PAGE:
Image credits: Volkswagen
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Analysis

Challenges Herald a Transformational Period

By Alejandro Enríquez | Thu, 09/30/2021 - 15:15

The automotive industry in Mexico continues to adapt to urgent circumstances. In the aftermath of the pandemic, a shortage of supplies and logistics constraints are slowing the pace of manufacturing lines. Meanwhile, the ongoing transformation toward connected, autonomous, shared and electric mobility is more evident than ever.

"We face a common challenge as a sector, which is the shortage of some components needed to manufacture our vehicles at the volumes necessary to meet the needs of the market. We have not met the demand, given that we are not producing at 100 percent capacity,” says Edgar Estrada, General Manager Mexico of Volkswagen.

Despite not operating at full capacity, leaders among Mexico’s Top 5 sellers and producers remain optimistic about the road to recovery. "The automotive market operates in cycles. The sales cycle had reached its peak and was in a lower phase when the pandemic arrived. We have already hit the lowest point in the curve and now we are again moving upward. Mexico has the potential to sell 2 million units per year. In a regular year, we sell about 1.3 million units but it is possible to sell more. In 2020, the industry sold just below 1 million. For 2021, we forecast that sales will surpass 1 million. In a couple of years, we will reach 1.3 million again," says José Román, President of Nissan Mexicana and NIBU.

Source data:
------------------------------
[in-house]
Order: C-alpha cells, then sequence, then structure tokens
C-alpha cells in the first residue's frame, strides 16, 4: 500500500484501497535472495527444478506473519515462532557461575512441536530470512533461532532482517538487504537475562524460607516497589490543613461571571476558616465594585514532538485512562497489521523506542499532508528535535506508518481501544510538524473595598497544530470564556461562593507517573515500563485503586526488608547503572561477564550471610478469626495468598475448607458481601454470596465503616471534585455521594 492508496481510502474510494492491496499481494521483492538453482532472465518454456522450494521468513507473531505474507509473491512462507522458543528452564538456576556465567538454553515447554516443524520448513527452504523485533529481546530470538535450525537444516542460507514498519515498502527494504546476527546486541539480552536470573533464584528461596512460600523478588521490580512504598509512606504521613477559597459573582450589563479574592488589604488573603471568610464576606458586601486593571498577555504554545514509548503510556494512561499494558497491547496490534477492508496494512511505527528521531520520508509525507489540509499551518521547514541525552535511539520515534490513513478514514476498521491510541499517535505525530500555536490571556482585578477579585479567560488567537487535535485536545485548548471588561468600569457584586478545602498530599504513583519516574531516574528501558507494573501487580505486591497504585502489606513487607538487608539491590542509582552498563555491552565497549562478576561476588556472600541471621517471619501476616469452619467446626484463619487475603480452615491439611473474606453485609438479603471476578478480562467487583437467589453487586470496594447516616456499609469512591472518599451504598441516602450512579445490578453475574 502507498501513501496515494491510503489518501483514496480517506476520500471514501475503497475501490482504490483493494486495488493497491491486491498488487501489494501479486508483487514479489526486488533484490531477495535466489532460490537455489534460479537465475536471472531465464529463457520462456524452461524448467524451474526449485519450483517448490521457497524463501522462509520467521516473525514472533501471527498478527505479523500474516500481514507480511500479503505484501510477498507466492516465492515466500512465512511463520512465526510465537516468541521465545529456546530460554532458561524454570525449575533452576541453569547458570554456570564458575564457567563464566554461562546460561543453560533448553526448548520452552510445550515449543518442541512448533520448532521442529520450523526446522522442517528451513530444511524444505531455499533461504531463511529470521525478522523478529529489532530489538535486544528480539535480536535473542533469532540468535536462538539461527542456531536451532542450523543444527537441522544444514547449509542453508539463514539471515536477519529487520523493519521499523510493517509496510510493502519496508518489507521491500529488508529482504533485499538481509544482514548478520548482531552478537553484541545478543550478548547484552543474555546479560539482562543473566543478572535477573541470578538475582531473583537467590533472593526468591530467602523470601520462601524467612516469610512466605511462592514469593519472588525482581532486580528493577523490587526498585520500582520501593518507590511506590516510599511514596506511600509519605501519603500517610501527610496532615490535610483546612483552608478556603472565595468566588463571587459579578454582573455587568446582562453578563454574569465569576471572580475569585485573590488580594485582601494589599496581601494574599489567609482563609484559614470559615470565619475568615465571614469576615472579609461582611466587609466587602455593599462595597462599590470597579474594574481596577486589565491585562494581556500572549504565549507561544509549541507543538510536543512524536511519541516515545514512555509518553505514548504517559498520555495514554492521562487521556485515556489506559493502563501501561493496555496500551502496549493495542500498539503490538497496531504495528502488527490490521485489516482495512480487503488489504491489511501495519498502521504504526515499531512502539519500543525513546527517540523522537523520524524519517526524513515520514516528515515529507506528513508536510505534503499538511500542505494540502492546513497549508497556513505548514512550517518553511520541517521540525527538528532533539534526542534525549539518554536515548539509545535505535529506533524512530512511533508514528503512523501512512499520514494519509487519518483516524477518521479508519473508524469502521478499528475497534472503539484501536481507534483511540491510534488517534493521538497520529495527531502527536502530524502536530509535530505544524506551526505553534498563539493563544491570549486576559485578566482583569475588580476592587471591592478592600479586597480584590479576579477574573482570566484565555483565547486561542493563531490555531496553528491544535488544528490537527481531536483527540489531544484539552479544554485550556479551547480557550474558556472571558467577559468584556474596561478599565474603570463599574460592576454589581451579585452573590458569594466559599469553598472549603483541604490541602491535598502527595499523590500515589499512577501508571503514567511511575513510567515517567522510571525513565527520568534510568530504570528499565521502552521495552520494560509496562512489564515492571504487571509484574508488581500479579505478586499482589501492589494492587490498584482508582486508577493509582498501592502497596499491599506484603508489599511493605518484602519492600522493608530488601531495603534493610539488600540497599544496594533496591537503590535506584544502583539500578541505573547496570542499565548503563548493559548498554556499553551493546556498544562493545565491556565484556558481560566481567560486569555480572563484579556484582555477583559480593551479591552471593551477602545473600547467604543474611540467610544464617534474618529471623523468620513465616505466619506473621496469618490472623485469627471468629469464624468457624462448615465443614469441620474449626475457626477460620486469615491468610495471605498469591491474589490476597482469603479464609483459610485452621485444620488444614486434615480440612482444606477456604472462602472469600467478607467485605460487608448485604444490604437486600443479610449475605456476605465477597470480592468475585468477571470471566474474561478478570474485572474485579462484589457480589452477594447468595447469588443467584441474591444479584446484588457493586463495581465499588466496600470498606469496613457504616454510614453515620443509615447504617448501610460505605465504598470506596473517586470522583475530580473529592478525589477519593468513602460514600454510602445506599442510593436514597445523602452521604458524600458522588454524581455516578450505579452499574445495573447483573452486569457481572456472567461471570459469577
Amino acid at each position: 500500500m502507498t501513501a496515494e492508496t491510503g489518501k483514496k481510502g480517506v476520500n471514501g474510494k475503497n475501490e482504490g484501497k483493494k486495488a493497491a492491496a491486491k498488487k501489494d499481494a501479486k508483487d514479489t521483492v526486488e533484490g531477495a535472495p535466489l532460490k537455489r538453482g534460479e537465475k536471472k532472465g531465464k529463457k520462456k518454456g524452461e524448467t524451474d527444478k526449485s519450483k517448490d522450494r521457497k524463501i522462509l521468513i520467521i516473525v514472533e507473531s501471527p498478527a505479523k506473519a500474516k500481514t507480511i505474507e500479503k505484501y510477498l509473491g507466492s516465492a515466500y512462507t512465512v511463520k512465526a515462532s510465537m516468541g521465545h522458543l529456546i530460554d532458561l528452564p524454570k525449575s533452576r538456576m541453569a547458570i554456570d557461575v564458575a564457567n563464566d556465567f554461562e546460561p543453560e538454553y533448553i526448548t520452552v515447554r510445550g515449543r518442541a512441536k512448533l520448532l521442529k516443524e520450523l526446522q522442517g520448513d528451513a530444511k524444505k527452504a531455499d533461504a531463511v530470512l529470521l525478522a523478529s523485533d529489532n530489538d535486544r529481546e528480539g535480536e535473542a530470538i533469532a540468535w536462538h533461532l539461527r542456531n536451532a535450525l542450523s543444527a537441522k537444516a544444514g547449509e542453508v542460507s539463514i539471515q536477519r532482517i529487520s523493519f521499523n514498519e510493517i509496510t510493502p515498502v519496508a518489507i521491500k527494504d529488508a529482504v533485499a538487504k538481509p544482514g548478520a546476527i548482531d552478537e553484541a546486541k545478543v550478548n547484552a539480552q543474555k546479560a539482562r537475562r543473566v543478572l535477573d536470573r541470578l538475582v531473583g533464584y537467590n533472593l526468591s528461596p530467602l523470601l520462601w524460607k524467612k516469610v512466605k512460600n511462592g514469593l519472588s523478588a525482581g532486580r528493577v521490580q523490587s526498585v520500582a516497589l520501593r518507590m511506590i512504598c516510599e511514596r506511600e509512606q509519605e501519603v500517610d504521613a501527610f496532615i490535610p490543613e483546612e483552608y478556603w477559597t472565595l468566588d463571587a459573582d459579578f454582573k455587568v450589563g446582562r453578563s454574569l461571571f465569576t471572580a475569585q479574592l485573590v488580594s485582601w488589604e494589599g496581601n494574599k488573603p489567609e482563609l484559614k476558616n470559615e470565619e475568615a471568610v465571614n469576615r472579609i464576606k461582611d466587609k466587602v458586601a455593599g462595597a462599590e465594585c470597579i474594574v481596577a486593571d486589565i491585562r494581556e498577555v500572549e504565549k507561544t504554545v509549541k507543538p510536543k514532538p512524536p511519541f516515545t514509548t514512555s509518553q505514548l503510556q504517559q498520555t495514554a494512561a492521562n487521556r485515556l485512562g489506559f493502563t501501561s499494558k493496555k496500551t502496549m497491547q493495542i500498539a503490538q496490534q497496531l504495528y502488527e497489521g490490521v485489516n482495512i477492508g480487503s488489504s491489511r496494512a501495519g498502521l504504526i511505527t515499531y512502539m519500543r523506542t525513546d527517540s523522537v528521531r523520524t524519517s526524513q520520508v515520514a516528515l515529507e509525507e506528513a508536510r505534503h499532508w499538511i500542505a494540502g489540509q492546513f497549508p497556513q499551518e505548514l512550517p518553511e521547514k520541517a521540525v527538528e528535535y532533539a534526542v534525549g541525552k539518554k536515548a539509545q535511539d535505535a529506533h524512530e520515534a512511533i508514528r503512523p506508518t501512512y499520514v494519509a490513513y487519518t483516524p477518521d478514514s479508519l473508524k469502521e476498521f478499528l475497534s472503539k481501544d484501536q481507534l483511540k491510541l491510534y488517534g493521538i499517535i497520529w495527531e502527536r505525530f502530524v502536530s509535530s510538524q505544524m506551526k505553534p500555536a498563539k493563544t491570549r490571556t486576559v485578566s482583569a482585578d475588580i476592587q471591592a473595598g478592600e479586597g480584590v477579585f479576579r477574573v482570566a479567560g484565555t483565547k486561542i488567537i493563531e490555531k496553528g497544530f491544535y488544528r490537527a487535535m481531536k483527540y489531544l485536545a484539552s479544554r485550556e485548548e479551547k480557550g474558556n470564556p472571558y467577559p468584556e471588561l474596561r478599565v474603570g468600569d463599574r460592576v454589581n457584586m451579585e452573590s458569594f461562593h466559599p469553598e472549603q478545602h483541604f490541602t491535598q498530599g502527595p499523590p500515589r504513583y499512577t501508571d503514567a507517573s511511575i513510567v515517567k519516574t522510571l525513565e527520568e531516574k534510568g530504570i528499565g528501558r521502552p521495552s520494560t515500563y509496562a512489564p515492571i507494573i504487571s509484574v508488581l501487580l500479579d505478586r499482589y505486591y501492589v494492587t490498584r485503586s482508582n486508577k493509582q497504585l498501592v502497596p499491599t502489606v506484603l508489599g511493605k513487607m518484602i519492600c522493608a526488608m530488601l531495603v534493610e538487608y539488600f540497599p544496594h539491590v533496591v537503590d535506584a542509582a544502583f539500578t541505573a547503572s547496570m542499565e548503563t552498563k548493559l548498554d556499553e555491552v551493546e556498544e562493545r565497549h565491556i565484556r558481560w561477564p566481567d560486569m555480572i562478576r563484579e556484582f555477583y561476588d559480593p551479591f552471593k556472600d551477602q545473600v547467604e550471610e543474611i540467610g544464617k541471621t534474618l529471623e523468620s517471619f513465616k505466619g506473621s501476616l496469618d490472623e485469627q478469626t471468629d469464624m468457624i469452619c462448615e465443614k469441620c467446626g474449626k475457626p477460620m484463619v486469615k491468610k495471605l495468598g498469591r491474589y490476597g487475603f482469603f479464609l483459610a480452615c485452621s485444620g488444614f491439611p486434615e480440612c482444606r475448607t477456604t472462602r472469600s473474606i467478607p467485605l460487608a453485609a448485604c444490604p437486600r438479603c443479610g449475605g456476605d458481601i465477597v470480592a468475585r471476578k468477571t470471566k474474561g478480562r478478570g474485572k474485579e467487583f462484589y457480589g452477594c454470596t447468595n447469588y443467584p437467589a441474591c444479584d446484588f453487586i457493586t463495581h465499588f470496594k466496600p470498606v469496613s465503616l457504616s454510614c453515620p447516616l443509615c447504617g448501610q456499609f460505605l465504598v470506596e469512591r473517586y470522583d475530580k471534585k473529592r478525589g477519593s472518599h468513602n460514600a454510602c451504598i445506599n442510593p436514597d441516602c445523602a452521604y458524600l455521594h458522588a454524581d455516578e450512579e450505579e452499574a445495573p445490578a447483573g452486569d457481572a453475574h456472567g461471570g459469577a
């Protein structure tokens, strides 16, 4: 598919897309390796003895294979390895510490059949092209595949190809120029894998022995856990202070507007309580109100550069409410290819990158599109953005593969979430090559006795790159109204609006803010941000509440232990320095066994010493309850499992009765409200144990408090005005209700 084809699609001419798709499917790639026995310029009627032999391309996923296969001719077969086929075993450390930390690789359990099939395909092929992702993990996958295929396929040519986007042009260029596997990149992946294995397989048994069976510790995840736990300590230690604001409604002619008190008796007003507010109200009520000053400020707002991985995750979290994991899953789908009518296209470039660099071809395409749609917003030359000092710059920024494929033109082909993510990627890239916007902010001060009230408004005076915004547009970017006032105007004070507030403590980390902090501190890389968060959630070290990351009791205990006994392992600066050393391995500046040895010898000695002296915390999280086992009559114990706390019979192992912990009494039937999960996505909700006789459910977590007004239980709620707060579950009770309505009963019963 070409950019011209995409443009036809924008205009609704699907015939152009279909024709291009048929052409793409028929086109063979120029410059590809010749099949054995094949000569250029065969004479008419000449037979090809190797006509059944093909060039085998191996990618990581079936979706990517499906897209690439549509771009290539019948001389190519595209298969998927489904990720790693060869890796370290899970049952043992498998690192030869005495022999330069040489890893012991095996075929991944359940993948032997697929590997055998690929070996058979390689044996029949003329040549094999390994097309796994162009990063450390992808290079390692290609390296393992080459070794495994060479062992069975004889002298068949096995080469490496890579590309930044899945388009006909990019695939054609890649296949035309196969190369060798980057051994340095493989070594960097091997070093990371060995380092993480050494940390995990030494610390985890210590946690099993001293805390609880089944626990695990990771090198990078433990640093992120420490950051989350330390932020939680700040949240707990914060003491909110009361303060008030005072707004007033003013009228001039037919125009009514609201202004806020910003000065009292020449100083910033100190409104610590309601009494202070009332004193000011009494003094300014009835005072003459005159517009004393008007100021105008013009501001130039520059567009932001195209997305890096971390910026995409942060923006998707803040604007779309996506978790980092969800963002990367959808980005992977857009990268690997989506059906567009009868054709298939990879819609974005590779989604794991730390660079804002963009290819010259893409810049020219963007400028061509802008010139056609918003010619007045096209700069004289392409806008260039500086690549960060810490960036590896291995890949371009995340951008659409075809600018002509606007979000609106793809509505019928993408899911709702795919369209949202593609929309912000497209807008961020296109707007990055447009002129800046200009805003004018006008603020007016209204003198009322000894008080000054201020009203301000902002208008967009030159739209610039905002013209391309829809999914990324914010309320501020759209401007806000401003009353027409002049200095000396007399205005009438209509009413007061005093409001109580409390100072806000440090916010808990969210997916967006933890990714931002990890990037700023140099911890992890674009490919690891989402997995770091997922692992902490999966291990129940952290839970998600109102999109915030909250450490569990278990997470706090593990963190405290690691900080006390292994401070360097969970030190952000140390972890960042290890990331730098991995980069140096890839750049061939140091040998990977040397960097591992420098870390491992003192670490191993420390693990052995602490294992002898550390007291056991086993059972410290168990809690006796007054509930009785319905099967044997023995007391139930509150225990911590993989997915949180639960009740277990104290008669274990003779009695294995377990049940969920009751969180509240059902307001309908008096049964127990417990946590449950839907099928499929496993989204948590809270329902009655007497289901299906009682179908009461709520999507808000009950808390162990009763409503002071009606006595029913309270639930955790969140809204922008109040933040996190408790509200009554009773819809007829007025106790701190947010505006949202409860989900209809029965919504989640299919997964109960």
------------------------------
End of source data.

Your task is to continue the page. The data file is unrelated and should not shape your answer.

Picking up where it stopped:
Estrada agrees: “The pace of the automotive sector’s recovery is faster than we expected, which shows the strength of the market. The automotive market is seeing solid recovery and will likely experience growth in 2021 and 2022."

Another short-term driver for recovery is the legitimization of unions across manufacturing sites. The new labor standards set by recent Mexican reforms to labor laws are a direct consequence of USMCA. "The law says that in a four-year-period, the collective relations between companies and unions should be legitimized through an election within the union. To agree a collective bargaining agreement, a majority of the union members must support it. The reform also establishes that in order to request the execution of a collective bargaining agreement, the union will previously need to gather the support of at least 30 percent of the union workers, which is similar to the US labor system," says Luis Monsalvo, a member of the USMCA’s rapid response mechanism.